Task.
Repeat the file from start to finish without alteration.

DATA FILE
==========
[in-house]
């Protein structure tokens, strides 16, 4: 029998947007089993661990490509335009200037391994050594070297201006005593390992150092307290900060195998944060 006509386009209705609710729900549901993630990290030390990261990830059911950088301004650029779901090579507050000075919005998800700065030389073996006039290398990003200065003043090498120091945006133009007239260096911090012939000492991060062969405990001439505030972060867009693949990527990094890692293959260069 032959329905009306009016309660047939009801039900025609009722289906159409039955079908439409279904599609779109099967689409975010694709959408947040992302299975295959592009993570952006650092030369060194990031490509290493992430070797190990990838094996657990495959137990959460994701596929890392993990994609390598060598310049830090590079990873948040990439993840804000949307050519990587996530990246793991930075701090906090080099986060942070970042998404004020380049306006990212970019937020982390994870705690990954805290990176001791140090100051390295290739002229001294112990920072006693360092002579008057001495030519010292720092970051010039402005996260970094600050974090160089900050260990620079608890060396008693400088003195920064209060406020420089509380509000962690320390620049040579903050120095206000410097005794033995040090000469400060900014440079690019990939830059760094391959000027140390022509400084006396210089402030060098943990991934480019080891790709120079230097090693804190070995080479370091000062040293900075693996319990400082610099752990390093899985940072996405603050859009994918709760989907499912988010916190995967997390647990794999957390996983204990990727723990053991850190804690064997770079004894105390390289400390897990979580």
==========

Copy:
[in-house]
């Protein structure tokens, strides 16, 4: 029998947007089993661990490509335009200037391994050594070297201006005593390992150092307290900060195998944060 006509386009209705609710729900549901993630990290030390990261990830059911950088301004650029779901090579507050000075919005998800700065030389073996006039290398990003200065003043090498120091945006133009007239260096911090012939000492991060062969405990001439505030972060867009693949990527990094890692293959260069 032959329905009306009016309660047939009801039900025609009722289906159409039955079908439409279904599609779109099967689409975010694709959408947040992302299975295959592009993570952006650092030369060194990031490509290493992430070797190990990838094996657990495959137990959460994701596929890392993990994609390598060598310049830090590079990873948040990439993840804000949307050519990587996530990246793991930075701090906090080099986060942070970042998404004020380049306006990212970019937020982390994870705690990954805290990176001791140090100051390295290739002229001294112990920072006693360092002579008057001495030519010292720092970051010039402005996260970094600050974090160089900050260990620079608890060396008693400088003195920064209060406020420089509380509000962690320390620049040579903050120095206000410097005794033995040090000469400060900014440079690019990939830059760094391959000027140390022509400084006396210089402030060098943990991934480019080891790709120079230097090693804190070995080479370091000062040293900075693996319990400082610099752990390093899985940072996405603050859009994918709760989907499912988010916190995967997390647990794999957390996983204990990727723990053991850190804690064997770079004894105390390289400390897990979580």